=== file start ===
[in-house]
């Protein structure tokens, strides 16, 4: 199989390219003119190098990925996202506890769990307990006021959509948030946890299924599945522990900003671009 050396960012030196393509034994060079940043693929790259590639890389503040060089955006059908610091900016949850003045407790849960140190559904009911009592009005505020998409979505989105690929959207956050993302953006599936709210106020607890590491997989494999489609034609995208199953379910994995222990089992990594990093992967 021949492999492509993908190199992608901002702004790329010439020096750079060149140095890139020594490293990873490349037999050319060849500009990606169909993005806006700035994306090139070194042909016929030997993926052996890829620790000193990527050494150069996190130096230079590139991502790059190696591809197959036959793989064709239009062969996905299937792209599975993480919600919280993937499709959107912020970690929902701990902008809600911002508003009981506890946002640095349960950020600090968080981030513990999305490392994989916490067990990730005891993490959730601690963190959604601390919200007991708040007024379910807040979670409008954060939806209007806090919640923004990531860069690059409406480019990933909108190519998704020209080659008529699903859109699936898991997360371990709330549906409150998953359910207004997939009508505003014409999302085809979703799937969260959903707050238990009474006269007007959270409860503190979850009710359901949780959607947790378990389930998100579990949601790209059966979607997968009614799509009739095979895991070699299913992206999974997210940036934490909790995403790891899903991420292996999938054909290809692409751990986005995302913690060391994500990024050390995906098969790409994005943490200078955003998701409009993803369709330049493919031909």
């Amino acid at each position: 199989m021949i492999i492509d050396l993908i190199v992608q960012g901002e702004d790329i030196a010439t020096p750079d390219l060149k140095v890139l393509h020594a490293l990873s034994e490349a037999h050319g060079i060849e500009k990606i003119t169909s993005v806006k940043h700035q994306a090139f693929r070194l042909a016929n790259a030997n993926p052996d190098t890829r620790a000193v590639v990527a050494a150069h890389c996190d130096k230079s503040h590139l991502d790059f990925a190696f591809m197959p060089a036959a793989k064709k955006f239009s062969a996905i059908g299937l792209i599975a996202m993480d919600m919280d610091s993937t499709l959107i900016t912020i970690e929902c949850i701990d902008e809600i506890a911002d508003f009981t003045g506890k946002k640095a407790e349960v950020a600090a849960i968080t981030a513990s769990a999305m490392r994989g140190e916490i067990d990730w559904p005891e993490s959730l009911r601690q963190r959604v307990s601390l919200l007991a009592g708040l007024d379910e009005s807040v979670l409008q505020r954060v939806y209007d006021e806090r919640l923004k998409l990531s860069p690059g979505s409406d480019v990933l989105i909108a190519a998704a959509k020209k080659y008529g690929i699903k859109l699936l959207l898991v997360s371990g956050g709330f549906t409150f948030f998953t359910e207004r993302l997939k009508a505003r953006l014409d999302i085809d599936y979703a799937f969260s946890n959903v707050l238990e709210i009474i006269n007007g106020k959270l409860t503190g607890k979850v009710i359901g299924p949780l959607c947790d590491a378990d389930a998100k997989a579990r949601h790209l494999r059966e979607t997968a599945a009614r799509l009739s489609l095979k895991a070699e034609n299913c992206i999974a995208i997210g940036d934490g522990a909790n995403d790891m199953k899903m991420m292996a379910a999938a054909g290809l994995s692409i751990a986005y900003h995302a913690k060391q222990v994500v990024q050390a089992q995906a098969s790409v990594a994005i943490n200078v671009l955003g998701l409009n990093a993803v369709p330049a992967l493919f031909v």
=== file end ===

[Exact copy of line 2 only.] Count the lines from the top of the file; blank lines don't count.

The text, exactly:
């Protein structure tokens, strides 16, 4: 199989390219003119190098990925996202506890769990307990006021959509948030946890299924599945522990900003671009 050396960012030196393509034994060079940043693929790259590639890389503040060089955006059908610091900016949850003045407790849960140190559904009911009592009005505020998409979505989105690929959207956050993302953006599936709210106020607890590491997989494999489609034609995208199953379910994995222990089992990594990093992967 021949492999492509993908190199992608901002702004790329010439020096750079060149140095890139020594490293990873490349037999050319060849500009990606169909993005806006700035994306090139070194042909016929030997993926052996890829620790000193990527050494150069996190130096230079590139991502790059190696591809197959036959793989064709239009062969996905299937792209599975993480919600919280993937499709959107912020970690929902701990902008809600911002508003009981506890946002640095349960950020600090968080981030513990999305490392994989916490067990990730005891993490959730601690963190959604601390919200007991708040007024379910807040979670409008954060939806209007806090919640923004990531860069690059409406480019990933909108190519998704020209080659008529699903859109699936898991997360371990709330549906409150998953359910207004997939009508505003014409999302085809979703799937969260959903707050238990009474006269007007959270409860503190979850009710359901949780959607947790378990389930998100579990949601790209059966979607997968009614799509009739095979895991070699299913992206999974997210940036934490909790995403790891899903991420292996999938054909290809692409751990986005995302913690060391994500990024050390995906098969790409994005943490200078955003998701409009993803369709330049493919031909």